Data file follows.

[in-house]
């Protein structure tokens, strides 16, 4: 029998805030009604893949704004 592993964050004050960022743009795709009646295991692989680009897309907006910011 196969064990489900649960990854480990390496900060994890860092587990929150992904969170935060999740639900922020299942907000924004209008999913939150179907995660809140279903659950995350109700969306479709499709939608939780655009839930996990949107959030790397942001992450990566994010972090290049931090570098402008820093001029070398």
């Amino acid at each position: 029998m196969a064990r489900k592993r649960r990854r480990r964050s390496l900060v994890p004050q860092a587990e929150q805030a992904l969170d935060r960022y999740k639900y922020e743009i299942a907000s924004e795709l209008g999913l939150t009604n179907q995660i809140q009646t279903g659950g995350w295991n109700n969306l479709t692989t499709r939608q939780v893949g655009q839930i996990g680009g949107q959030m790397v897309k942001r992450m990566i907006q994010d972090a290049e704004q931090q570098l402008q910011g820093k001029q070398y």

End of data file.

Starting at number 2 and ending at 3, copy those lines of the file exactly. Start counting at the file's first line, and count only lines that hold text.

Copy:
């Protein structure tokens, strides 16, 4: 029998805030009604893949704004 592993964050004050960022743009795709009646295991692989680009897309907006910011 196969064990489900649960990854480990390496900060994890860092587990929150992904969170935060999740639900922020299942907000924004209008999913939150179907995660809140279903659950995350109700969306479709499709939608939780655009839930996990949107959030790397942001992450990566994010972090290049931090570098402008820093001029070398």
């Amino acid at each position: 029998m196969a064990r489900k592993r649960r990854r480990r964050s390496l900060v994890p004050q860092a587990e929150q805030a992904l969170d935060r960022y999740k639900y922020e743009i299942a907000s924004e795709l209008g999913l939150t009604n179907q995660i809140q009646t279903g659950g995350w295991n109700n969306l479709t692989t499709r939608q939780v893949g655009q839930i996990g680009g949107q959030m790397v897309k942001r992450m990566i907006q994010d972090a290049e704004q931090q570098l402008q910011g820093k001029q070398y």